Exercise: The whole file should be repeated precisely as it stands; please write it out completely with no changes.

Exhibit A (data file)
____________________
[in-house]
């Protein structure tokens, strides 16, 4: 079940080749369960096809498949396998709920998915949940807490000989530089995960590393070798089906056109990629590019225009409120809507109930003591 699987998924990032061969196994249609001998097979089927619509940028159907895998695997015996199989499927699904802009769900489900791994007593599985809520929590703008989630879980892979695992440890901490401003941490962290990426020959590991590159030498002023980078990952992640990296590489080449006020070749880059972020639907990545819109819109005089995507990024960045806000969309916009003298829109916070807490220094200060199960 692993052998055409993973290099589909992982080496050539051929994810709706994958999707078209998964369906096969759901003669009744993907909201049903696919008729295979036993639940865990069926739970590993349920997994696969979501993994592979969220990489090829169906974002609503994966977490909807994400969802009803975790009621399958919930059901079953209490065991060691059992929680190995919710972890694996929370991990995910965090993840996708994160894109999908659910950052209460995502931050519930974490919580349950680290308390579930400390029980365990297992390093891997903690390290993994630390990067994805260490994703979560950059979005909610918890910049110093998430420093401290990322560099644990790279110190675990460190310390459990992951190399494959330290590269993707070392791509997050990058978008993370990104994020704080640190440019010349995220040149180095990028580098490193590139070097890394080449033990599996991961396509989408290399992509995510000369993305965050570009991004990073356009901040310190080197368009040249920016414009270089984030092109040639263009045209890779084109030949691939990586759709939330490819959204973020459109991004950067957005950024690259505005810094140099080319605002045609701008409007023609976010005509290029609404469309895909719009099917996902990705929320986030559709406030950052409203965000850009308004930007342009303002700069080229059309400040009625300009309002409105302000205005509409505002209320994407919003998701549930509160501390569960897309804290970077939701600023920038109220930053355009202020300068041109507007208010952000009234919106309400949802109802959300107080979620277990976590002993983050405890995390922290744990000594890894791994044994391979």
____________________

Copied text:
[in-house]
């Protein structure tokens, strides 16, 4: 079940080749369960096809498949396998709920998915949940807490000989530089995960590393070798089906056109990629590019225009409120809507109930003591 699987998924990032061969196994249609001998097979089927619509940028159907895998695997015996199989499927699904802009769900489900791994007593599985809520929590703008989630879980892979695992440890901490401003941490962290990426020959590991590159030498002023980078990952992640990296590489080449006020070749880059972020639907990545819109819109005089995507990024960045806000969309916009003298829109916070807490220094200060199960 692993052998055409993973290099589909992982080496050539051929994810709706994958999707078209998964369906096969759901003669009744993907909201049903696919008729295979036993639940865990069926739970590993349920997994696969979501993994592979969220990489090829169906974002609503994966977490909807994400969802009803975790009621399958919930059901079953209490065991060691059992929680190995919710972890694996929370991990995910965090993840996708994160894109999908659910950052209460995502931050519930974490919580349950680290308390579930400390029980365990297992390093891997903690390290993994630390990067994805260490994703979560950059979005909610918890910049110093998430420093401290990322560099644990790279110190675990460190310390459990992951190399494959330290590269993707070392791509997050990058978008993370990104994020704080640190440019010349995220040149180095990028580098490193590139070097890394080449033990599996991961396509989408290399992509995510000369993305965050570009991004990073356009901040310190080197368009040249920016414009270089984030092109040639263009045209890779084109030949691939990586759709939330490819959204973020459109991004950067957005950024690259505005810094140099080319605002045609701008409007023609976010005509290029609404469309895909719009099917996902990705929320986030559709406030950052409203965000850009308004930007342009303002700069080229059309400040009625300009309002409105302000205005509409505002209320994407919003998701549930509160501390569960897309804290970077939701600023920038109220930053355009202020300068041109507007208010952000009234919106309400949802109802959300107080979620277990976590002993983050405890995390922290744990000594890894791994044994391979």